Proving that there is a still plenty of sonic exploration to be done in the very broad urban music field, Fabp has delivered an album which thwarts expectations. It’s very easy to see the musical building blocks he uses to create this suite of eleven songs, a gentle, often ambient hip-hop, restrained and spacious sung-raps, reggae grooves, R&B melodies and strange electronic pop hybrids. In that respect he is working in fairly familiar territory but as always it isn’t about the basic materials but what you build with them that counts. You don’t look at the nature of the bricks when you are being beguiled by the architecture.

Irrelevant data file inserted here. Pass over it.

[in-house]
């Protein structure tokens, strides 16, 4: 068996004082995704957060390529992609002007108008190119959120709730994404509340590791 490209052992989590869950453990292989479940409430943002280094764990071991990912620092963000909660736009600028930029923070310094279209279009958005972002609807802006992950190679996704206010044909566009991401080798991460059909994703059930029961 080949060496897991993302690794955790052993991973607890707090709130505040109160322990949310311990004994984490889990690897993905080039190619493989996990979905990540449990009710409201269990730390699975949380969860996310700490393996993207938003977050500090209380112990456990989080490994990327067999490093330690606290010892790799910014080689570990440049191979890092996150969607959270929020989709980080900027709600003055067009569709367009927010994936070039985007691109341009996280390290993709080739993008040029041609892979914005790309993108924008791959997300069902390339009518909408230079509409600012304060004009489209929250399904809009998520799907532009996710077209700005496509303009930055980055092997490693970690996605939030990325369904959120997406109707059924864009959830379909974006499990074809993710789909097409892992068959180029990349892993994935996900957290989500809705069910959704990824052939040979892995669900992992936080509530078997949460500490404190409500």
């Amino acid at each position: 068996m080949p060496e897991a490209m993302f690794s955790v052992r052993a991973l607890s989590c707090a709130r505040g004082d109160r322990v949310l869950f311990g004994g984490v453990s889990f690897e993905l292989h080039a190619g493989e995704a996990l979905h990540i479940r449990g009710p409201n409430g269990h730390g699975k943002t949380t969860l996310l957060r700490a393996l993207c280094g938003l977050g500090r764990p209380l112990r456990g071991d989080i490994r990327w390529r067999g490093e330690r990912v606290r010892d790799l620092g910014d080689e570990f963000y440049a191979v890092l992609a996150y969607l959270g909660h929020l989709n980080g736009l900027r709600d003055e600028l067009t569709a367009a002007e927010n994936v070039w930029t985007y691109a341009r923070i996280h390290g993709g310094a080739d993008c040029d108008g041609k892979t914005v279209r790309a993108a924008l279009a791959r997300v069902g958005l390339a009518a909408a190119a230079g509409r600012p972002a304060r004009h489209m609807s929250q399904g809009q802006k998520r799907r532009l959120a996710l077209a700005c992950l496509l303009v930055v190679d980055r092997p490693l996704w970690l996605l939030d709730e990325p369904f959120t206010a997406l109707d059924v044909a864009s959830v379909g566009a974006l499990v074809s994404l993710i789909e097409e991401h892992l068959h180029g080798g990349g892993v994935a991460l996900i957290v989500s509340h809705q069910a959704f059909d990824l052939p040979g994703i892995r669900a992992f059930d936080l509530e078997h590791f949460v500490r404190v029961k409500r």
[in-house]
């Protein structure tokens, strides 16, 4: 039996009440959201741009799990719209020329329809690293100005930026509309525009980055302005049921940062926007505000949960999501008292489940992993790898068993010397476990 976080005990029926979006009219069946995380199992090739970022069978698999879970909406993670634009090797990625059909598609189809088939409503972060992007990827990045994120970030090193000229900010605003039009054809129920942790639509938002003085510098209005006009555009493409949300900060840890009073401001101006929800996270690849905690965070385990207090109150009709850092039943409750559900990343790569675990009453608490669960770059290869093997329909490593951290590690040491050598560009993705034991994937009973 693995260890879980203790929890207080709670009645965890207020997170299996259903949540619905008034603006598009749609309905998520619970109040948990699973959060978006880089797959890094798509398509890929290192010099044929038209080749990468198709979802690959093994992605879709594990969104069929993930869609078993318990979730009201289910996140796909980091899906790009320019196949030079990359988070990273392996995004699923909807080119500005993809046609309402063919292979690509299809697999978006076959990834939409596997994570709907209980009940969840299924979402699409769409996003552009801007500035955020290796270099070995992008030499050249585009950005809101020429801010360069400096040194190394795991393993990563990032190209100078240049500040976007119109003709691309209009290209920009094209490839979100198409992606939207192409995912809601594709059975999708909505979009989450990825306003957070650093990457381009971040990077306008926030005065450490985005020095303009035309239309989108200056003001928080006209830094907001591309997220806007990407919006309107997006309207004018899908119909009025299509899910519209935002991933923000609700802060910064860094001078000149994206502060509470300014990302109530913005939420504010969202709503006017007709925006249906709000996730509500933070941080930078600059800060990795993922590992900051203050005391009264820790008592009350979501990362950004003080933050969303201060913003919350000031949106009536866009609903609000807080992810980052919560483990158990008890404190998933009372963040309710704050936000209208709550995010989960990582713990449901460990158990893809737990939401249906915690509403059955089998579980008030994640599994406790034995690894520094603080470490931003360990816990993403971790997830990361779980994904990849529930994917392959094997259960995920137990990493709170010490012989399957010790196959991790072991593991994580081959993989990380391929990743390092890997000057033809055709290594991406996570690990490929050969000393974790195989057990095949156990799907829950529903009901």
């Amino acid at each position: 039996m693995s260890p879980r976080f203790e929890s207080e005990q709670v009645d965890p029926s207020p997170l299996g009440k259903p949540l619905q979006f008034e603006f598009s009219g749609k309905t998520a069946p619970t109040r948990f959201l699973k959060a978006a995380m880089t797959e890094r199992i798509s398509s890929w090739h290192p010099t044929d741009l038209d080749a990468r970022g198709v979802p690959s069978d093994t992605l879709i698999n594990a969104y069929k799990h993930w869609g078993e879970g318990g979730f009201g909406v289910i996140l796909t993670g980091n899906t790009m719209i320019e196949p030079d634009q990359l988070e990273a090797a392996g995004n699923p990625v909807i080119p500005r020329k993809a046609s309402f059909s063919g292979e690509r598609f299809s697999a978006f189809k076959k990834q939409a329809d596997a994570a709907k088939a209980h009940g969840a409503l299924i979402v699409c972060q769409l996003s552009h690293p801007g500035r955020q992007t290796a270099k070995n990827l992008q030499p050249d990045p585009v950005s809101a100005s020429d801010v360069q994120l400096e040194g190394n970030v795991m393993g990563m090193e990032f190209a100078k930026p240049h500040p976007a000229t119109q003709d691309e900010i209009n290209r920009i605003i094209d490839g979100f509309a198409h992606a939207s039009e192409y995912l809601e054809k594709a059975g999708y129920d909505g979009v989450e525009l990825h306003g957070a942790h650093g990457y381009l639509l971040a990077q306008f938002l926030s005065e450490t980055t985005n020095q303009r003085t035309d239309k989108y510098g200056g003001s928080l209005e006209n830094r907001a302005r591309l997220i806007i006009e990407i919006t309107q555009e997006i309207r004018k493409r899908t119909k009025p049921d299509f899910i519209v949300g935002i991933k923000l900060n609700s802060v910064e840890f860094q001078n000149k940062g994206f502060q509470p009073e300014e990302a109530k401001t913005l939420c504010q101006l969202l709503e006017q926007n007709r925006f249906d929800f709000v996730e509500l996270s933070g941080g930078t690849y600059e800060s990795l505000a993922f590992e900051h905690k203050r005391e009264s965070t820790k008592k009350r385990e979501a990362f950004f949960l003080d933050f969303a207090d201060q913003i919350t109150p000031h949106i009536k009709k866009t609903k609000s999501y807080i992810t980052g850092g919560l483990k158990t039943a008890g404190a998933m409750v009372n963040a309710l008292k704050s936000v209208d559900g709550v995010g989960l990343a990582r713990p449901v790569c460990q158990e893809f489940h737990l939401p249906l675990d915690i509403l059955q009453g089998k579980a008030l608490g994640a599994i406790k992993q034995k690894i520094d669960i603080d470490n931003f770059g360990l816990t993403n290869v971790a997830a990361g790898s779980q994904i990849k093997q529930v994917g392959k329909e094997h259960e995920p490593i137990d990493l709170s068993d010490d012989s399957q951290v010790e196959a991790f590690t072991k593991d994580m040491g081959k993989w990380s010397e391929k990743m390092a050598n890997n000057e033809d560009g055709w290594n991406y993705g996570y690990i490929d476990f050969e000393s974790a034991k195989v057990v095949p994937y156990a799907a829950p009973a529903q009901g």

It’s an album which adds some unexpected elements to the hip-hop/rap music mix. There is an understatement and a wonderful space created by the unhurried and chilled nature of the delivery. Even more surprising are songs like Greatest Artists which somehow come on like a bit of a boast but which are actually dripping with a humble, matter of fact poignancy.
Dirty Lil’ Communications shows that not every song has to be big and clever, has to try too hard to show off and play the role of the alpha male. Sometimes just forging an original path, being brave enough to do your own thing and not follow the musical fads and fashions is its own reward. Fabp isn’t leader of the pack for one simple fact. He is so far ahead of the pack that they barely know how to follow him.